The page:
Vermiculite very similar to Perlite. It’s a mineral that is heated until it expands into pebbles. It has a high cation exchange capacity and retains more water than perlite and can wick (draw) water and nutrients upwards. The major drawback of vermiculite is that it retains too much water to be used by itself. Vermiculite is most frequently used in conjunction with perlite as the two complement each other well. Vermiculite retains moisture (about 200% - 300% by weight), and perlite doesn't so you can balance your growing medium so that it retains water and nutrients well but still supplies the roots with plenty of oxygen. A 50/50 mix of vermiculite and perlite is a very popular medium for drip type hydroponic systems as well as ebb and flow systems. Vermiculite is commonly used in combination with other types of media to create a highly customized media for specific hydroponic applications. Because of its high water holding capacity, vermiculite is great for Wick systems.
Sand is the oldest hydroponic media being first used by the Aztecs in the 12th century. Sand is readily available and inexpensive making it one of the most efficient and cost-effective methods of soilless culture. Sand is perhaps the best hydroponic media for drip and drain to waste systems. In drain-to-waste systems, the nutrient solution is not recycled greatly reduces the likelihood of diseases such as Fusarium and Verticillium spreading in the medium. It also means there is no nutrient imbalance since plants are fed with fresh nutrient solution at each irrigation cycle. Sand is commonly mixed with Vermiculite, Perlite, and or coco coir. All help retain moisture as well as help aerate the mix for the roots.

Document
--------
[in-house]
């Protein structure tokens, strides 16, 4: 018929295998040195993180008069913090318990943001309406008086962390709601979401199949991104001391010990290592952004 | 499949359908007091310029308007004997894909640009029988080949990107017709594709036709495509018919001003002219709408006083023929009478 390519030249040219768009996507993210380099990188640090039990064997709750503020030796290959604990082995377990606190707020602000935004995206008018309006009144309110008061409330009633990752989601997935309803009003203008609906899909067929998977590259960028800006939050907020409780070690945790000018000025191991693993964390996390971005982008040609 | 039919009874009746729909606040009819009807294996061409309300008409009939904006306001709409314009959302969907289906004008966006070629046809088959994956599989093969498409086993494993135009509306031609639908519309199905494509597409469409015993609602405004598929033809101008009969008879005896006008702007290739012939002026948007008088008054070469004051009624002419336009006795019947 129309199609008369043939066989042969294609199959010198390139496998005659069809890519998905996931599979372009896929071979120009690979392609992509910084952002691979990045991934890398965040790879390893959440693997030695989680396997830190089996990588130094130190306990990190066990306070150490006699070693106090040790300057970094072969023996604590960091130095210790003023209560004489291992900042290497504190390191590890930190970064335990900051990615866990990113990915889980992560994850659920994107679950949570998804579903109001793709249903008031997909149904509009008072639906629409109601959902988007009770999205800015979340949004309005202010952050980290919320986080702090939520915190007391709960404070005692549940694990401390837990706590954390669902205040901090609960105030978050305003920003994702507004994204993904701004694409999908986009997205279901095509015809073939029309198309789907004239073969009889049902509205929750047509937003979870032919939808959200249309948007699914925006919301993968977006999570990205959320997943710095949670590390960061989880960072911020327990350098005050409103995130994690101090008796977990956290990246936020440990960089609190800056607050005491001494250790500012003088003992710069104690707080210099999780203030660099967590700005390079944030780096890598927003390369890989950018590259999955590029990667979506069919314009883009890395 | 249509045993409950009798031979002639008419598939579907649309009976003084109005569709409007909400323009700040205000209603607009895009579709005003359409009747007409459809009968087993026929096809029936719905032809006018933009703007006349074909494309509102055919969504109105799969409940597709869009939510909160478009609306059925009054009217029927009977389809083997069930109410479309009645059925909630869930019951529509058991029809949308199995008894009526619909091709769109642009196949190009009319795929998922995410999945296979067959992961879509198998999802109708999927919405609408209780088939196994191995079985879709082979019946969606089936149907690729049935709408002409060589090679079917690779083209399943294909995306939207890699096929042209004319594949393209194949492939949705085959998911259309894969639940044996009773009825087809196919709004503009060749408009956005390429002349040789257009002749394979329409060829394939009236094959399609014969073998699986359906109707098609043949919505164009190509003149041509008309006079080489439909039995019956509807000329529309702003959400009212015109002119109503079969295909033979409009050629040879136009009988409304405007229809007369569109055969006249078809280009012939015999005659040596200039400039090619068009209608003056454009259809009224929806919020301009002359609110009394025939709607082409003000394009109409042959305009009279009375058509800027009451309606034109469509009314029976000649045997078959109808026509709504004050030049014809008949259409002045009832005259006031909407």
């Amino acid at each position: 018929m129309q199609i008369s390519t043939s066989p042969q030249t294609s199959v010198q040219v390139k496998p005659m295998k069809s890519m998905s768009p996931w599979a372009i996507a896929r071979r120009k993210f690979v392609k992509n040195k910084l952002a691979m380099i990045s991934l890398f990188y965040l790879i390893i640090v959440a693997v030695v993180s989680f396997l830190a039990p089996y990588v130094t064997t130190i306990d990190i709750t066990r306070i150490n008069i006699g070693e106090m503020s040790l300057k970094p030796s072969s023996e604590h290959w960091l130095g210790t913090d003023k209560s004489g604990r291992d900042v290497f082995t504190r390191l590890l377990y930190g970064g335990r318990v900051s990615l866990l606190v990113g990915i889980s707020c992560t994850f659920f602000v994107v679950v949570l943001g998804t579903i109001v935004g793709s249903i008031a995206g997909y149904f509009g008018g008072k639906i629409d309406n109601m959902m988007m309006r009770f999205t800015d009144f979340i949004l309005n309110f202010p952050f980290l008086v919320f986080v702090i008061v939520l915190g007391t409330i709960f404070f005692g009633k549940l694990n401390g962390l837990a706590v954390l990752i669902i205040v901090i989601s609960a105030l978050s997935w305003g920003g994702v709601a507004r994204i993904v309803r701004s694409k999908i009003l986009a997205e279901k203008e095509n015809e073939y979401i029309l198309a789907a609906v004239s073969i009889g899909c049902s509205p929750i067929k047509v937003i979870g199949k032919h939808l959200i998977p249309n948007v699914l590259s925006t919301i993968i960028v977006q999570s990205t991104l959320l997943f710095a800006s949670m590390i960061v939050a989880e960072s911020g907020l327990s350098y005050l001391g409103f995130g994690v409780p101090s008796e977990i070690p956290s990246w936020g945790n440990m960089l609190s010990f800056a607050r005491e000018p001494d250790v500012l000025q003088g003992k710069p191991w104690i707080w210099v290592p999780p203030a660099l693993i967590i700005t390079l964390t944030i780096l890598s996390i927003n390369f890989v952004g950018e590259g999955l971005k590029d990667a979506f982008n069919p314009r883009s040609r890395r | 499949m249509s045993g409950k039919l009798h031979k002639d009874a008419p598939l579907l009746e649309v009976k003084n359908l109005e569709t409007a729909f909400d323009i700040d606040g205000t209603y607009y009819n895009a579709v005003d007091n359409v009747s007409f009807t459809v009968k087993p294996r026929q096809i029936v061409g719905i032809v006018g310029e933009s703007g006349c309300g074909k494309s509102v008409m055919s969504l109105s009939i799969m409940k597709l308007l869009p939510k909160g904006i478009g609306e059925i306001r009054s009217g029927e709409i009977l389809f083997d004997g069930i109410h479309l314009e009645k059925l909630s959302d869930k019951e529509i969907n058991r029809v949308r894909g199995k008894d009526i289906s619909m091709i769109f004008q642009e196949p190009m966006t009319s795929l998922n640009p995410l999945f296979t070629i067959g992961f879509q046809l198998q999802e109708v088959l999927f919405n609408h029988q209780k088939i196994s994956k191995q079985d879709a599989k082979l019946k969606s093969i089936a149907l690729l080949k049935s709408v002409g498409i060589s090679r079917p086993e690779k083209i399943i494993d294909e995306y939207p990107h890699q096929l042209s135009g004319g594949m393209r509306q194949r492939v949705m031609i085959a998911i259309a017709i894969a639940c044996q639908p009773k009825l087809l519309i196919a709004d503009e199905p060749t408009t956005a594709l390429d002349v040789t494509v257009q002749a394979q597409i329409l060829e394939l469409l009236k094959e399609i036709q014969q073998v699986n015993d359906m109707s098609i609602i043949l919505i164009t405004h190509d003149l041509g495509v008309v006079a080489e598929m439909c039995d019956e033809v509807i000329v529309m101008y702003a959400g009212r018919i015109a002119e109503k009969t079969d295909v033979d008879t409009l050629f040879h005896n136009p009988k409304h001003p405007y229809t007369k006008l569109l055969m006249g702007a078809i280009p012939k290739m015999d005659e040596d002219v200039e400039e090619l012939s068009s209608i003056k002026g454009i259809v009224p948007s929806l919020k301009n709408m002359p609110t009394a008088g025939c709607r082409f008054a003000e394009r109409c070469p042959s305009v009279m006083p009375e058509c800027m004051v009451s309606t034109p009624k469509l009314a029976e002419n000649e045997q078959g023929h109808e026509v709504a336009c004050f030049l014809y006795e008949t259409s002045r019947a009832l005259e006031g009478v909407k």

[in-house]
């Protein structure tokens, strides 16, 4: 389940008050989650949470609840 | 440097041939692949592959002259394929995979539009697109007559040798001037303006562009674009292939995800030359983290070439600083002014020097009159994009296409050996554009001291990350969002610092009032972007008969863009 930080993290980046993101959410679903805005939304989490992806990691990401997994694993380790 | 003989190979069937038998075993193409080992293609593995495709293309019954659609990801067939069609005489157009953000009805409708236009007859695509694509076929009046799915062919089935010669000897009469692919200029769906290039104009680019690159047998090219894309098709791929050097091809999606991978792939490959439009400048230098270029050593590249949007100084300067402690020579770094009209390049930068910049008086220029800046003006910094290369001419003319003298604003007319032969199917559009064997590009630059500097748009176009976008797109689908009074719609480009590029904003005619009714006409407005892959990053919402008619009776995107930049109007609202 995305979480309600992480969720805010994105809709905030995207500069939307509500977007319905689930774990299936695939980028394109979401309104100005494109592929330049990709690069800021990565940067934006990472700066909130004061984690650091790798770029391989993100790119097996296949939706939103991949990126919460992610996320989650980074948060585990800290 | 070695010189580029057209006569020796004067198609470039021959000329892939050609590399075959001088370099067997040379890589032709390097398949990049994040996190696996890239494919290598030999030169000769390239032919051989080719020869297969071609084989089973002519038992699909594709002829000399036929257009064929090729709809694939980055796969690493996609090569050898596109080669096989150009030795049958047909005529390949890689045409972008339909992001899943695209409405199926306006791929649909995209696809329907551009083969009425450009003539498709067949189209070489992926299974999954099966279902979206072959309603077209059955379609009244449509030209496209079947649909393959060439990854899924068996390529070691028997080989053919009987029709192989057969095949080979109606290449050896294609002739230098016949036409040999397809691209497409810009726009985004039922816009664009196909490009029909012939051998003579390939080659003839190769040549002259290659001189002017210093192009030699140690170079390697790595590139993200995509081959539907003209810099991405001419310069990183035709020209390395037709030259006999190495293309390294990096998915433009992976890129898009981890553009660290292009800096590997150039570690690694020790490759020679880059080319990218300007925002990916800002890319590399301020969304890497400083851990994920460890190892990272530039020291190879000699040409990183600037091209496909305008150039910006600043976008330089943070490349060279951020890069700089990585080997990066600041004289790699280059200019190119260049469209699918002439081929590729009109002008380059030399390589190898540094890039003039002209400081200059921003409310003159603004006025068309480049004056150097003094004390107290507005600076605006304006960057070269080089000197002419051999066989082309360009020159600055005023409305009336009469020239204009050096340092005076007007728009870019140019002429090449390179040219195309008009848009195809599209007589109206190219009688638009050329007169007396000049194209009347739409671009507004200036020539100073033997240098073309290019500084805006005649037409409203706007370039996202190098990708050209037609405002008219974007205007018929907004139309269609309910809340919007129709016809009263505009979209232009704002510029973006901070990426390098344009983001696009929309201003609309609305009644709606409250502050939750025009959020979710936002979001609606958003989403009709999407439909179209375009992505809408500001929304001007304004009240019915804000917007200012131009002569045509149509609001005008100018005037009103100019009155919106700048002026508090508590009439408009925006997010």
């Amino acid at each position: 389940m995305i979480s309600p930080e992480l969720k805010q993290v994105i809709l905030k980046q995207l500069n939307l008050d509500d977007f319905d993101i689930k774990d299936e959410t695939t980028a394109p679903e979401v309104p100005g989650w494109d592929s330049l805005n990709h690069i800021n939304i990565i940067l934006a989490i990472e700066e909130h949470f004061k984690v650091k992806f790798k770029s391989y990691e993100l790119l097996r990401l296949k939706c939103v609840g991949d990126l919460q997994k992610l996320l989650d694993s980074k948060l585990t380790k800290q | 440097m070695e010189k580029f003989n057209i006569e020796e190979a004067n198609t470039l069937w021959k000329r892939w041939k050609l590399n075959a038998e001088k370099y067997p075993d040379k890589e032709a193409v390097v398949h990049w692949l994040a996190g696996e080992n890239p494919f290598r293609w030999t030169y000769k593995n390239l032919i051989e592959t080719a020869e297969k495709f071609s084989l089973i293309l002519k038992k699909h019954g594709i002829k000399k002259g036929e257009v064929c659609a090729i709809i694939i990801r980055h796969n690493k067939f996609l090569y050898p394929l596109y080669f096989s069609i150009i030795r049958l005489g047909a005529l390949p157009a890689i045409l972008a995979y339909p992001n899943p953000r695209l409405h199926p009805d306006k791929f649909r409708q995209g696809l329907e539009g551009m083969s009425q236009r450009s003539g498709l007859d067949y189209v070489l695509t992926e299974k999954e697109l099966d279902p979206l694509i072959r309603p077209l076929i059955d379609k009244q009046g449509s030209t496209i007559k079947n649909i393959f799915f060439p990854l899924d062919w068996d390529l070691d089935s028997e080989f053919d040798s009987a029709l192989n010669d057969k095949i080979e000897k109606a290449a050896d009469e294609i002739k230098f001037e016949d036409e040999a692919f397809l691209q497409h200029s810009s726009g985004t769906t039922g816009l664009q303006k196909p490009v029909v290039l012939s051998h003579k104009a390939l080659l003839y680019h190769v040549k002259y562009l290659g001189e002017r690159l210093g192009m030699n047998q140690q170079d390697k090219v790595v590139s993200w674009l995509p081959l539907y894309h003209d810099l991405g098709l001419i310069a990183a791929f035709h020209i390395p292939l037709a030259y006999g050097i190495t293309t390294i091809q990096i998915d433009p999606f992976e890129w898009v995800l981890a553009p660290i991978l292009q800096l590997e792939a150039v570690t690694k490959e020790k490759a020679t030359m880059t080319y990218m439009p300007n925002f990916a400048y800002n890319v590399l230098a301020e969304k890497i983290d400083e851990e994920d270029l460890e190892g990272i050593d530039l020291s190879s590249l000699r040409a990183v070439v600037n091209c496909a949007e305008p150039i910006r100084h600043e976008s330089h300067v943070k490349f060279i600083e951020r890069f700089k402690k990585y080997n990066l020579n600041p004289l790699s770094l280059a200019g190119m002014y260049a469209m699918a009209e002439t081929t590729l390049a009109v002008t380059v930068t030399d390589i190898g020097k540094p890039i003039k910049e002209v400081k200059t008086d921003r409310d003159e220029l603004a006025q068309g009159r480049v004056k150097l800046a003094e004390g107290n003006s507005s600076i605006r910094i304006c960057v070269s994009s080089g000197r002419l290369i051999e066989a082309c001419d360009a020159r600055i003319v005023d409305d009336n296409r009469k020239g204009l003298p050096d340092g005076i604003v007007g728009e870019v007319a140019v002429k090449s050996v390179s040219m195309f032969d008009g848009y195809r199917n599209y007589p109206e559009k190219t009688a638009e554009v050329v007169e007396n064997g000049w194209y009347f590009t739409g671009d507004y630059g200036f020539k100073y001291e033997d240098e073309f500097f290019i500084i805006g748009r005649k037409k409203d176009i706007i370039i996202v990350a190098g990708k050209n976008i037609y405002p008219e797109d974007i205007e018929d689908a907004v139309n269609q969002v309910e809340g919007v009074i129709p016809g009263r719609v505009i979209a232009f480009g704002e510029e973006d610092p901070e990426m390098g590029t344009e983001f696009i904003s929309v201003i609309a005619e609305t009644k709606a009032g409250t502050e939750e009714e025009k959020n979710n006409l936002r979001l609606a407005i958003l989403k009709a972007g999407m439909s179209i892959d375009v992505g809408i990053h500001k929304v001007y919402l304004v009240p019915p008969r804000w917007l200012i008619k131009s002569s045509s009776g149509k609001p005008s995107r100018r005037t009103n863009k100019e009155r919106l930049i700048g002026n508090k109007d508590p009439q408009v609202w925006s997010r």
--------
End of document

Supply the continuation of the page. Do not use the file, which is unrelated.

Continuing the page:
When using sand as a growing media you will want to use the largest grain size you can get. That will help increase aeration to the roots by increasing the size of the air pockets between the grains of sand. Mixing Vermiculite, Perlite, and or coco coir with the sand will also help aerate. You will also want to rinse the sand well before use to get as much of the dust particles out of it as you can. One big downside to using sand as a growing media for hydroponics is that it is very heavy. 3-4 gallons of wet sand can weigh up to 50lbs. So you won't want to be moving it once you get it set up. Or use it in a ratio of something like 20%-30% sand and the rest Vermiculite, Perlite, or another type of growing media to reduce weight.
Rockwool is one of the most common growing media's used in hydroponics and is the most widely used substrate for the commercial production of hydroponic tomatoes. It is made by melting rock and spinning it into extremely thin and long fibers, similar to fiberglass. They take these fibers and press them into cubes of varying sizes. Rockwool is a sterile, porous, non degradable medium. Rockwool comes with a high pH should be pH balanced before use. That's done by soaking it in pH balanced water before use. Rockwool has all of the benefits of most growing media, with some pretty serious downsides. The fibers and dust created in the spinning and compressing process can be harmful to eyes, nose and lungs. You can prevent the dust by immediately soaking rockwool in water once you take it out of the package.